The Army Should Increase Its Efforts To Provide Government-Furnished Material to Contractors

LCD-80-94: Published: Aug 11, 1980. Publicly Released: Aug 11, 1980.

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GAO reviewed operations at the five Army commands which function as inventory control points. Four of the five Army inventory control points are not doing enough to use the material in their long supply inventories as government-furnished material on major end-item contracts. Often, onhand quantities of secondary items, including parts, components, and assemblies, exceed the estimated amount of material needed to support U.S. and allied forces during peacetime and from the beginning of a war until industry can produce the material at a rate equal to expected wartime usage. This material is classified as being in long supply and, to the extent it does not exceed authorized retention levels, is retained for possible future use. Department of Defense (DOD) regulations require that this material be screened and furnished, when practicable, as government-furnished material to contractors for use on major systems and equipment production contracts, thereby reducing the amounts paid to contractors. This should be done whenever substantial net savings are attainable with acceptable risks. Each of the five Army control points are required to implement these procedures and have substantial amounts of long supply material on hand which have potential use as government-furnished material. Only one control point had instituted a required screening procedure to ensure that material was provided to contractors when practicable. They had devised a computer program for use with each impending end-item procurement, which produces a list of long supply items which are part of the end items to be procured. Contractor representatives inspect and approve the material to avoid the problem of the contractor not being satisfied with the quality or condition of the government-furnished material.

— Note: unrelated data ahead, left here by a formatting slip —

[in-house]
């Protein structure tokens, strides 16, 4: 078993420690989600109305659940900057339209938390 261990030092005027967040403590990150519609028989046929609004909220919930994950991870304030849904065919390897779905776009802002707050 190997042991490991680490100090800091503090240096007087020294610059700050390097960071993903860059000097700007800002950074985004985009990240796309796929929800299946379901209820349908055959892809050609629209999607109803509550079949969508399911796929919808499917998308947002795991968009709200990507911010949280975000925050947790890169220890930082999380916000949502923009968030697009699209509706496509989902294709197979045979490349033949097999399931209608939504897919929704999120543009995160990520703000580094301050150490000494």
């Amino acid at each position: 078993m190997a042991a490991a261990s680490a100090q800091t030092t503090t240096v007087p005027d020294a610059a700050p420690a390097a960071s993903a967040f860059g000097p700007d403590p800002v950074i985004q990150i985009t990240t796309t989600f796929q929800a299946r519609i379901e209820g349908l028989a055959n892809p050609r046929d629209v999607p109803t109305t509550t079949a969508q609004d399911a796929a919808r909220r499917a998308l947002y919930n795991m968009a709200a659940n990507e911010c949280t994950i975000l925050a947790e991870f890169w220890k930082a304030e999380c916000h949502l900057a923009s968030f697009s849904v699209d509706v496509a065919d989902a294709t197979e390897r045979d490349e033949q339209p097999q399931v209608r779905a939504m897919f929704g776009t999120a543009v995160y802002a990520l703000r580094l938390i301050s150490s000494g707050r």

Officials, interviewed at the four commands which do not implement a screening procedure for long supply material as required, felt that the current potential for using long supply material as government-furnished material was limited and the results of such procedures, if implemented, would not justify their efforts. They did not have a computer software program to identify items in long supply which might be used in end-item contracts. They felt that the manual performance of this identification process would be too time consuming to be practical and advanced other reasons for not attempting to institute the screening procedure, all of which GAO found to be unacceptable reasons for not implementing the required procedures. By not screening long supply inventories for possible use as government-furnished material on production contracts, these control points may be losing the opportunity to achieve significant savings or may lose such opportunities in the future. Such screening has been used by one Army control point with beneficial results. DARCOM officials have not adequately exercised their oversight responsibility to ensure compliance with this policy.

Recommendations for Executive Action

  1. Status: Closed - Implemented

    Comments: RAILS is now a working program in use by all Army inventory control points. Action is being taken to consider a redesign of the system to accumulate statistical data on screened assets.

    Recommendation: The Secretary of the Army should: (1) establish reasonable timeframes for DARCOM to develop and implement the procedures; and (2) monitor the progress of DARCOM to avoid further delay.

    Agency Affected: Department of Defense: Department of the Army

  2. Status: Closed - Implemented

    Comments: When we confirm what actions the agency has taken in response to this recommendation, we will provide updated information.

    Recommendation: The Secretary of the Army should direct the Commanding General, DARCOM, to take prompt action to develop procedures to ensure that all Army inventory control points make maximum and economical use of long supply inventories as government-furnished material on production contracts.

    Agency Affected: Department of Defense: Department of the Army

 

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